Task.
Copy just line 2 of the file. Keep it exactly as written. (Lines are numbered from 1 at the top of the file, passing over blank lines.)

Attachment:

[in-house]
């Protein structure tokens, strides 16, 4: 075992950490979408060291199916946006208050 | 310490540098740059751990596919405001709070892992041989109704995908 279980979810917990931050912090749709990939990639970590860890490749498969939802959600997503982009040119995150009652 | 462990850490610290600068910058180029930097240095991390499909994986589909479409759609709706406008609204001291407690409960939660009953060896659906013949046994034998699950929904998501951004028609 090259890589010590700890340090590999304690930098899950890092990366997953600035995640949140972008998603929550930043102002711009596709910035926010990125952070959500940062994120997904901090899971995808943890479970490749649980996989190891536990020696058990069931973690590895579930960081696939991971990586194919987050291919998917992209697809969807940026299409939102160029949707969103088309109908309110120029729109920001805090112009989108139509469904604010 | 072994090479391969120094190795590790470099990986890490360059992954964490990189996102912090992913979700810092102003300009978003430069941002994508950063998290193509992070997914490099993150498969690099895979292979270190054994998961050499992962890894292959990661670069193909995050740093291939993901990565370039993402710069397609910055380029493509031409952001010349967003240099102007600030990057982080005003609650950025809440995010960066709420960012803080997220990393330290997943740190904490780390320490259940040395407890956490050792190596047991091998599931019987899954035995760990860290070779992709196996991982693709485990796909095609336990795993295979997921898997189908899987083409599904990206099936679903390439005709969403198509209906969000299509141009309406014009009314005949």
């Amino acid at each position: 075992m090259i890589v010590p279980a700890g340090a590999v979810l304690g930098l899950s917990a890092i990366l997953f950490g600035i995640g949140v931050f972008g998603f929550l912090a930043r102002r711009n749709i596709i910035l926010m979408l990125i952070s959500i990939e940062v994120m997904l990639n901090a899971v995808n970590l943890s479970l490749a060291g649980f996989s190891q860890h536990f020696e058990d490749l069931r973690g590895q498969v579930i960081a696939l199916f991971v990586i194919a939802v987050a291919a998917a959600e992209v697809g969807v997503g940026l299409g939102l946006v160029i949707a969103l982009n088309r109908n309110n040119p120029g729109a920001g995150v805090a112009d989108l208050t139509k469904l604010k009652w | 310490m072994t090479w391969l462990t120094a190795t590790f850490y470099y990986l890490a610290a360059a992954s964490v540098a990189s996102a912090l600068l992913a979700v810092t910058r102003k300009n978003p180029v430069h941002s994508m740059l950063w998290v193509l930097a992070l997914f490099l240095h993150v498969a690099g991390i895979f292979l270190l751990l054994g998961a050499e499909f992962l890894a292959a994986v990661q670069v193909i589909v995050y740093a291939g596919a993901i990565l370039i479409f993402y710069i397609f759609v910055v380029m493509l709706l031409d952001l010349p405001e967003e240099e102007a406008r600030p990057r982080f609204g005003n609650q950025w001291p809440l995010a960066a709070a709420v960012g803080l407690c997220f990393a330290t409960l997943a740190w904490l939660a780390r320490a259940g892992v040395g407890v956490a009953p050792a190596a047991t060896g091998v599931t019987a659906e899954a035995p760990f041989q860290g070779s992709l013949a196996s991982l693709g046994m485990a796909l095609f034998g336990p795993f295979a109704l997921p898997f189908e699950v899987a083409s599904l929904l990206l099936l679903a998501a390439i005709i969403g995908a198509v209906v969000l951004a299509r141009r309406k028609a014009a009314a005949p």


């Protein structure tokens, strides 16, 4: 075992950490979408060291199916946006208050 | 310490540098740059751990596919405001709070892992041989109704995908 279980979810917990931050912090749709990939990639970590860890490749498969939802959600997503982009040119995150009652 | 462990850490610290600068910058180029930097240095991390499909994986589909479409759609709706406008609204001291407690409960939660009953060896659906013949046994034998699950929904998501951004028609 090259890589010590700890340090590999304690930098899950890092990366997953600035995640949140972008998603929550930043102002711009596709910035926010990125952070959500940062994120997904901090899971995808943890479970490749649980996989190891536990020696058990069931973690590895579930960081696939991971990586194919987050291919998917992209697809969807940026299409939102160029949707969103088309109908309110120029729109920001805090112009989108139509469904604010 | 072994090479391969120094190795590790470099990986890490360059992954964490990189996102912090992913979700810092102003300009978003430069941002994508950063998290193509992070997914490099993150498969690099895979292979270190054994998961050499992962890894292959990661670069193909995050740093291939993901990565370039993402710069397609910055380029493509031409952001010349967003240099102007600030990057982080005003609650950025809440995010960066709420960012803080997220990393330290997943740190904490780390320490259940040395407890956490050792190596047991091998599931019987899954035995760990860290070779992709196996991982693709485990796909095609336990795993295979997921898997189908899987083409599904990206099936679903390439005709969403198509209906969000299509141009309406014009009314005949």